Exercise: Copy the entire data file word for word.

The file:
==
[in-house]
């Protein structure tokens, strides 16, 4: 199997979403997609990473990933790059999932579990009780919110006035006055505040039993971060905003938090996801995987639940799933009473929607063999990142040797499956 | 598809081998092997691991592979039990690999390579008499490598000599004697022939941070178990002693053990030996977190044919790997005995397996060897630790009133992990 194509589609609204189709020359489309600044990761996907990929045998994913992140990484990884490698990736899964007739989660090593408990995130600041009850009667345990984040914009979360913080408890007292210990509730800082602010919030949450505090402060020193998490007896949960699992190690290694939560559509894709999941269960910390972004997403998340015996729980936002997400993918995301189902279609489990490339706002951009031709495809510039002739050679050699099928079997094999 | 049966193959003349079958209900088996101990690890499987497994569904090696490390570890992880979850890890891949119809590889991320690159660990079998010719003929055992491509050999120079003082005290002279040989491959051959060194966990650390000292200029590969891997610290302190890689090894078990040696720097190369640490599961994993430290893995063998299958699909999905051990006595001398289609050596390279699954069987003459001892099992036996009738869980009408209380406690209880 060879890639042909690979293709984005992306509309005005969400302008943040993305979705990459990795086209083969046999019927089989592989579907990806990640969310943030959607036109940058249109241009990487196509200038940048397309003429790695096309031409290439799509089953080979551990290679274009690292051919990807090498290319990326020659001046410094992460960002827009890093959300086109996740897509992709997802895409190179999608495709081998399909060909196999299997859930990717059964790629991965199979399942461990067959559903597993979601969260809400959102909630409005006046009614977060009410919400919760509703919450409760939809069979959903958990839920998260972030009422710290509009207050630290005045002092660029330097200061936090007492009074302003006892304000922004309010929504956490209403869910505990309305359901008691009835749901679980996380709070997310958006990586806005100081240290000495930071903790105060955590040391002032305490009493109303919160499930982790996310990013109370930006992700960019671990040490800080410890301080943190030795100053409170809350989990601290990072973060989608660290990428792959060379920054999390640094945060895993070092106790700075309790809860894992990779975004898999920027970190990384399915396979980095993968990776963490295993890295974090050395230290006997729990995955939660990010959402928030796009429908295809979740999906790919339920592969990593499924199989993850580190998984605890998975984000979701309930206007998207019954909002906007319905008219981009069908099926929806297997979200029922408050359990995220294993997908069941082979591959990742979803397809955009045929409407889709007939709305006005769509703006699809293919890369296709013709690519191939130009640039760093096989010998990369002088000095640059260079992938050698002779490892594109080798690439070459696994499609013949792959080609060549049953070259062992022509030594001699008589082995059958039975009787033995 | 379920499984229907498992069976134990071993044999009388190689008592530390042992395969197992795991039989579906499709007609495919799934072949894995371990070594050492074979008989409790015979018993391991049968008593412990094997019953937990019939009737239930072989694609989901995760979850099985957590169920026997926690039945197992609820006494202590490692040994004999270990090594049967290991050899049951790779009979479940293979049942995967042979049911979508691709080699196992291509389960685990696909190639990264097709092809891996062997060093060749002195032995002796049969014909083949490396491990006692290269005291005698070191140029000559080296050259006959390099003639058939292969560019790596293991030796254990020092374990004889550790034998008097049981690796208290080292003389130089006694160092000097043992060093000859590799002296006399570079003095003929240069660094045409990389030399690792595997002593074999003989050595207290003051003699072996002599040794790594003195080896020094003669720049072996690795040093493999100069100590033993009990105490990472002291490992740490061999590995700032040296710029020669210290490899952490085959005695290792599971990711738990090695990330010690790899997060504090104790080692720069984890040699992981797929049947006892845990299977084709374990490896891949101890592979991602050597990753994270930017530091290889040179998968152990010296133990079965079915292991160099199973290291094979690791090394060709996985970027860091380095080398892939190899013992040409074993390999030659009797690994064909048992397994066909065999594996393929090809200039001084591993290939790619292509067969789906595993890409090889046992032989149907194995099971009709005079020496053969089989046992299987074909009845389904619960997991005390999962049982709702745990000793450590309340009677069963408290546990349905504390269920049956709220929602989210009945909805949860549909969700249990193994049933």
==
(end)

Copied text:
[in-house]
């Protein structure tokens, strides 16, 4: 199997979403997609990473990933790059999932579990009780919110006035006055505040039993971060905003938090996801995987639940799933009473929607063999990142040797499956 | 598809081998092997691991592979039990690999390579008499490598000599004697022939941070178990002693053990030996977190044919790997005995397996060897630790009133992990 194509589609609204189709020359489309600044990761996907990929045998994913992140990484990884490698990736899964007739989660090593408990995130600041009850009667345990984040914009979360913080408890007292210990509730800082602010919030949450505090402060020193998490007896949960699992190690290694939560559509894709999941269960910390972004997403998340015996729980936002997400993918995301189902279609489990490339706002951009031709495809510039002739050679050699099928079997094999 | 049966193959003349079958209900088996101990690890499987497994569904090696490390570890992880979850890890891949119809590889991320690159660990079998010719003929055992491509050999120079003082005290002279040989491959051959060194966990650390000292200029590969891997610290302190890689090894078990040696720097190369640490599961994993430290893995063998299958699909999905051990006595001398289609050596390279699954069987003459001892099992036996009738869980009408209380406690209880 060879890639042909690979293709984005992306509309005005969400302008943040993305979705990459990795086209083969046999019927089989592989579907990806990640969310943030959607036109940058249109241009990487196509200038940048397309003429790695096309031409290439799509089953080979551990290679274009690292051919990807090498290319990326020659001046410094992460960002827009890093959300086109996740897509992709997802895409190179999608495709081998399909060909196999299997859930990717059964790629991965199979399942461990067959559903597993979601969260809400959102909630409005006046009614977060009410919400919760509703919450409760939809069979959903958990839920998260972030009422710290509009207050630290005045002092660029330097200061936090007492009074302003006892304000922004309010929504956490209403869910505990309305359901008691009835749901679980996380709070997310958006990586806005100081240290000495930071903790105060955590040391002032305490009493109303919160499930982790996310990013109370930006992700960019671990040490800080410890301080943190030795100053409170809350989990601290990072973060989608660290990428792959060379920054999390640094945060895993070092106790700075309790809860894992990779975004898999920027970190990384399915396979980095993968990776963490295993890295974090050395230290006997729990995955939660990010959402928030796009429908295809979740999906790919339920592969990593499924199989993850580190998984605890998975984000979701309930206007998207019954909002906007319905008219981009069908099926929806297997979200029922408050359990995220294993997908069941082979591959990742979803397809955009045929409407889709007939709305006005769509703006699809293919890369296709013709690519191939130009640039760093096989010998990369002088000095640059260079992938050698002779490892594109080798690439070459696994499609013949792959080609060549049953070259062992022509030594001699008589082995059958039975009787033995 | 379920499984229907498992069976134990071993044999009388190689008592530390042992395969197992795991039989579906499709007609495919799934072949894995371990070594050492074979008989409790015979018993391991049968008593412990094997019953937990019939009737239930072989694609989901995760979850099985957590169920026997926690039945197992609820006494202590490692040994004999270990090594049967290991050899049951790779009979479940293979049942995967042979049911979508691709080699196992291509389960685990696909190639990264097709092809891996062997060093060749002195032995002796049969014909083949490396491990006692290269005291005698070191140029000559080296050259006959390099003639058939292969560019790596293991030796254990020092374990004889550790034998008097049981690796208290080292003389130089006694160092000097043992060093000859590799002296006399570079003095003929240069660094045409990389030399690792595997002593074999003989050595207290003051003699072996002599040794790594003195080896020094003669720049072996690795040093493999100069100590033993009990105490990472002291490992740490061999590995700032040296710029020669210290490899952490085959005695290792599971990711738990090695990330010690790899997060504090104790080692720069984890040699992981797929049947006892845990299977084709374990490896891949101890592979991602050597990753994270930017530091290889040179998968152990010296133990079965079915292991160099199973290291094979690791090394060709996985970027860091380095080398892939190899013992040409074993390999030659009797690994064909048992397994066909065999594996393929090809200039001084591993290939790619292509067969789906595993890409090889046992032989149907194995099971009709005079020496053969089989046992299987074909009845389904619960997991005390999962049982709702745990000793450590309340009677069963408290546990349905504390269920049956709220929602989210009945909805949860549909969700249990193994049933």